We followed a similar procedure to Barraclough and Jellema (2011). The experimental manipulations were tested in separate experimental blocks. An experimental block started with 30 adaptor presentations with an 200 ms adaptor inter stimulus interval (ISI) followed by 21 experimental trials. An experimental trial consisted of three presentations of an adaptor, followed by a 300 ms 1000 Hz tone, and the presentation the 100 ms test stimulus. The adaptor-test ISI was 300 ms. The tone indicated the onset of the test stimulus. The test stimulus probed participants' performance at one of the 7 morph values (0.35, 0.383, 0.417, 0.45, 0.483, 0.517, 0.55), which resulted in an ambiguous action percept by most of the participants in a pilot experiment. Participants were told that the briefly presented test stimulus was taken from a movie sequence either showing a person making a forward or making a backward action movement. Each of the 7 test stimuli was shown three times for a total of 21 trials per experimental condition. We calculated the high-five or the forward response proportion (depending on the task) from these 21 trials. In separate experimental blocks participants answered the questions “Was the image taken from a forward (z) or backward (‘.’) playing movie?” (direction discrimination task) and “Did the action look more like a handshake (z) or high-five (‘.’) ?” (action discrimination task). The letters in the brackets corresponded to the response keys associated with the corresponding action answers on an English keyboard layout. The assignment of answer options and response keys was counterbalanced across participants. Participants' responses were not time restricted. Point light actors and all text were presented in the center of the screen in black on a mid level gray background. There was a total of 8 experimental blocks: 2 discrimination tasks × 2 movement directions × 2 adaptors. The testing order of the experimental blocks was randomized across participants. At the very beginning of the experiment we always measured action categorization and direction discrimination of the test stimuli without the presentation of adaptors (baseline). That is, we had two baseline conditions - one for the action categorization and one for the direction discrimination task (testing order counterbalanced across participants). Each baseline probed the 7 morph levels three times (for a total of 21 trials) in random order. A paired t-test comparing the response proportions of two-baseline conditions (i.e., forward responses in the direction discrimination task and high five responses in the action discrimination task) revealed a tendency for a difference that did not reach statistical significance, t(14) = 2.06, p = 0.058, Mdifference = 0.143, SDdifference = 0.268.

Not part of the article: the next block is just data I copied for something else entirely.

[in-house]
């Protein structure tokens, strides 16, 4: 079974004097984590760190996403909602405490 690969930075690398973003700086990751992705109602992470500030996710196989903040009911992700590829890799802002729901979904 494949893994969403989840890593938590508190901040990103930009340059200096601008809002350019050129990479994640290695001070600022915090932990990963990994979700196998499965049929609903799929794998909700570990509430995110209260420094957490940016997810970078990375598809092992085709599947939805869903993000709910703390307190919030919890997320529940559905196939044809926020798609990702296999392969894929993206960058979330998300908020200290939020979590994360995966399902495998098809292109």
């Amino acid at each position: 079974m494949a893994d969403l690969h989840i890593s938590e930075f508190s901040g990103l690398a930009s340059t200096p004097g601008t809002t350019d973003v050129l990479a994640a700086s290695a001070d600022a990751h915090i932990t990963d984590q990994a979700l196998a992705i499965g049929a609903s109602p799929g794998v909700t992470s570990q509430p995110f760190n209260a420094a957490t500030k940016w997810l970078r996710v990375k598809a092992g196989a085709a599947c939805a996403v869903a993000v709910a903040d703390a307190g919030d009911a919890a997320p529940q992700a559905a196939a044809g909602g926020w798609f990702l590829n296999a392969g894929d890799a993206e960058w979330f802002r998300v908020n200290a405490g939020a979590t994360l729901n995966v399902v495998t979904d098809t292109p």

Results

We calculated the proportion of high-five (action discrimintation task) or forward (direction discrimination task) responses from the 21 trials (=seven morph levels each shown three times) of each condition. For the action discrimination task, we subtracted the proportion of high-five responses in the experimental conditions from high-five response proportion of the baseline condition in order to measure the adaptation effect. Likewise, we subtracted the proportion of forward responses of the experimental conditions from the one of the baseline condition to measure the adaptation effect in the direction discrimination task.